CEA’s efforts to improve air quality in schools got a big boost today as other unions and stakeholder groups joined CEA for a news conference calling on the state to be a funding partner in improving school HVAC systems.
CEA has been advocating for improved air quality in schools for years, but the pandemic has brought home that now is the time to act, said CEA President Kate Dias.
“If we fail to act, we fail not just the educators in our buildings, but also the students. We’re asking that politicians stand up and take care of our students, teachers, and communities,” she said.
Dias said that in her second-floor math classroom at Manchester High School the temperature would rise to 95 degrees Fahrenheit in the warmer months with seventy percent humidity. “It’s incredibly uncomfortable, but also not conducive to learning. During the pandemic, we’ve been forced to leave windows open during the winter when temperatures fall below freezing. It is not reasonable. Nobody on this call would want to work under those conditions.”
And neither do teachers. A recent survey of CEA members found that 97% say improved ventilation in schools is a top safety priority, but only 27% say improvements have actually been made to their school’s ventilation system.
Fran Rabinowitz, the executive director of the Connecticut Association of Public School Superintendents, spent most of her career in Bridgeport, including three years as interim superintendent. She said she frequently had to send kids home after a half day in school because of extreme heat in school buildings.
“The heat in the buildings was so high that I deemed it to be unsafe for our children. And honestly, it was a difficult thing to make that decision midway through the day. Our children could ill afford to lose that learning time in school, but that was real life. Calling parents and saying, ‘Come pick up your children,’ was a thing that happened often in the month of June, and it’s unacceptable.”
With schools increasingly being asked to serve as much more than academic institutions and provide a range of services to communities, Rabinowitz said that they need to be treated commensurately.
“We struggle every year to have summer programs,” she said. “As a state we need to provide the conditions that allow our schools to be used year round.”
For years, a lack of funding has been the excuse not to upgrade HVAC systems or install air conditioning in schools. While federal dollars that have been made available to schools can help, towns and cities also need assistance from the state.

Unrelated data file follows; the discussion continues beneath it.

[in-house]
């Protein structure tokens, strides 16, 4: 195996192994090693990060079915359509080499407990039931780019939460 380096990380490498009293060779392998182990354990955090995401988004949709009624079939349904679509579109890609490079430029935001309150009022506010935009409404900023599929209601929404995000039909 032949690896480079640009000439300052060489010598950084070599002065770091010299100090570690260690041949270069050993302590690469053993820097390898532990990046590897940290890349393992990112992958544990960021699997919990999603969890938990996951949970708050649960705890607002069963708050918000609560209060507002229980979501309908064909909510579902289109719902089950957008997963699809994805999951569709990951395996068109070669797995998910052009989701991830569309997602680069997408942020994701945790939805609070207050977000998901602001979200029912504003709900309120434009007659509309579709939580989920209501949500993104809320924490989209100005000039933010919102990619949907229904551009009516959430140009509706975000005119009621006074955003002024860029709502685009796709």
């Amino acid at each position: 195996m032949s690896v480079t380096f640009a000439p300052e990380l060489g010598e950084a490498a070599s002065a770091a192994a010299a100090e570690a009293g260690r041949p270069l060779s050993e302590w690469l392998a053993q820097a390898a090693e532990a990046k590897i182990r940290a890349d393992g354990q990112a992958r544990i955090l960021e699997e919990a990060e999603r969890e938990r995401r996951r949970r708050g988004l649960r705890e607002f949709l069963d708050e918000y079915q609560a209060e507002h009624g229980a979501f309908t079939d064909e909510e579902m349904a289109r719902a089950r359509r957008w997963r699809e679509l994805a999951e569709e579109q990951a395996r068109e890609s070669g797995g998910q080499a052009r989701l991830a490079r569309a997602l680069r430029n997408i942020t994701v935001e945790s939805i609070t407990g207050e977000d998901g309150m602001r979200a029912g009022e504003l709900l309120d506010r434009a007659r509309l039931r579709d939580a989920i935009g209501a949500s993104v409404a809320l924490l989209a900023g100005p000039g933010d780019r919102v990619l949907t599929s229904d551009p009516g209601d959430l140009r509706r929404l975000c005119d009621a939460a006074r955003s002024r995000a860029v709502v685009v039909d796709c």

“The state has determined that a school’s roof has an end of life that requires replacement, that windows have an end of life that require replacement, but air quality systems are only updated if they stop working all together,” said Joe DeLong, executive director and CEO of the Connecticut Conference of Municipalities.
The state makes annual bond funding available to towns for school construction and repairs, but has so far not permitted HVAC updates to be considered for bond funding.
“We should be treating air quality systems the same as roofs and windows—recognizing there’s an end of life and that the state should be a partner in replacing outdated systems,” DeLong said.
Newtown Board of Education Chair Michelle Embree Ku said that her town has three schools that are still in need of HVAC updates. In one building, which is celebrating its centenary, classroom conditions on the third floor can become unbearable, yet when windows are open the noise from the busy street outside interferes with teaching and learning.
Embree Ku said that to remedy the issues at all three school buildings will cost the town $19 million. “These are town-wide projects that take years of planning and investment. Without state and federal support there will be disparities in how needs are addressed in all our schools.”
Wealthier towns are more likely to be able to make investments and find ways to update their schools’ ventilations systems, which quickly creates an equity issue, Dias said. “You have the haves and have nots lining up across the state. Extreme heat and poor air quality are creating additional barriers to learning that disproportionately affect populations that don’t need more barriers.”
Studies have shown that students learn less in hot classrooms.
If districts make use of federal funding and the state broadens its criteria for when schools can use bond funding, “The stars are aligned for legislators and the governor to make a commitment right now,” said CEA Executive Director Donald Williams. “Few things are as important as the quality of air in our schools.”